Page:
Freedom of the Press
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Press Freedom Score (0 = best, 100 = worst)
Legal Environment(0 = best, 30 = worst)
Political Environment(0 = best, 40 = worst)
Economic Environment(0 = best, 30 = worst)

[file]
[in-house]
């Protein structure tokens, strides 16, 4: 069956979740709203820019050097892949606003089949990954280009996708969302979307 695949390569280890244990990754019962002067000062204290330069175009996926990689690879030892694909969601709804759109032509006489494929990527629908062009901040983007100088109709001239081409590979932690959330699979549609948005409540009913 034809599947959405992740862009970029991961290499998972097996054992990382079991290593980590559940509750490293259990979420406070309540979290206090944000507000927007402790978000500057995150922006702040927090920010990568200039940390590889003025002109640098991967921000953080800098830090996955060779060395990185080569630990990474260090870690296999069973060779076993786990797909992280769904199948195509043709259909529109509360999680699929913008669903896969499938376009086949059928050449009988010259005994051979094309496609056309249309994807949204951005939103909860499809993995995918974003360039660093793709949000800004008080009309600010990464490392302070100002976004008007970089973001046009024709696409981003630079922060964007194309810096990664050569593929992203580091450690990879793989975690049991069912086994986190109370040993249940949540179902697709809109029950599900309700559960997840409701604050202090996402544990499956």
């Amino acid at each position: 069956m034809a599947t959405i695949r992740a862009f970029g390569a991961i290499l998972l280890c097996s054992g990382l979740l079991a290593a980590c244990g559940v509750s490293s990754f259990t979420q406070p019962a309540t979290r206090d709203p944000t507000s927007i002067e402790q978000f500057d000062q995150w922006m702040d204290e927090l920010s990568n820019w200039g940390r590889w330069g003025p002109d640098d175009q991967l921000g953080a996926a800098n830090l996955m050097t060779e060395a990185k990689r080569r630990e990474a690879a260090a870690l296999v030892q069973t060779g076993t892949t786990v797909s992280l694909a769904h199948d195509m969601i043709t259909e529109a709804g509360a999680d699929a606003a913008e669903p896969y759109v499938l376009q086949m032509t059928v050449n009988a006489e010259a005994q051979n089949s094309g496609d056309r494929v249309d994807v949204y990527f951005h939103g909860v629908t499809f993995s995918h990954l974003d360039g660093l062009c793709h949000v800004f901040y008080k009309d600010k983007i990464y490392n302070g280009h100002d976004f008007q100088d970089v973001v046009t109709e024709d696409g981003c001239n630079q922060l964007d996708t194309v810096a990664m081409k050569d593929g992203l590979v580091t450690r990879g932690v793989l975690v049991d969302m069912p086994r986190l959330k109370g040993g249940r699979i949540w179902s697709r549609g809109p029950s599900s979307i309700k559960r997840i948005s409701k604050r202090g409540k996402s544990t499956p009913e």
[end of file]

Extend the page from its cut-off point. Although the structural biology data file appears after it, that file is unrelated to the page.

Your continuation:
The press freedom environment in Samoa remained stable in 2007. While the constitution protects press freedom in Samoa, the Defamation Law of 1992 contains provisions on criminal and civil libel that remain of concern. The most significant media freedom issue in 2007 involved a fire that destroyed the offices of Newsline Samoa, hampering one of the country’s main publications. Although there were no clear allegations that the fire was intentional, an editor noted that it took place just days before the Pacific Games, the biggest media event of the year. Early in 2007, the chief executive of the privately owned commercial television station LAUTV, Tuiasau Leota Uelese Petaia, was embroiled in a court case over allegations that the company had failed to contribute to the National Provident Fund for six months on behalf of its media workers. The year concluded with concerns about a proposal to privatize the public radio and television broadcaster Samoa Broadcasting Corporation (SBC). Apart from the state-run SBC, Samoa has five private and religious broadcasters, including the Radio Polynesia group with four FM stations, and access to local and foreign satellite television. There are seven main news publications, including the newspapers Samoa Observer, Newsline, Le Samoa, and the state-run Savali, and three newspapers based in Auckland, New Zealand. The internet is unrestricted but was accessed by only 3.2 percent of the population in 2007.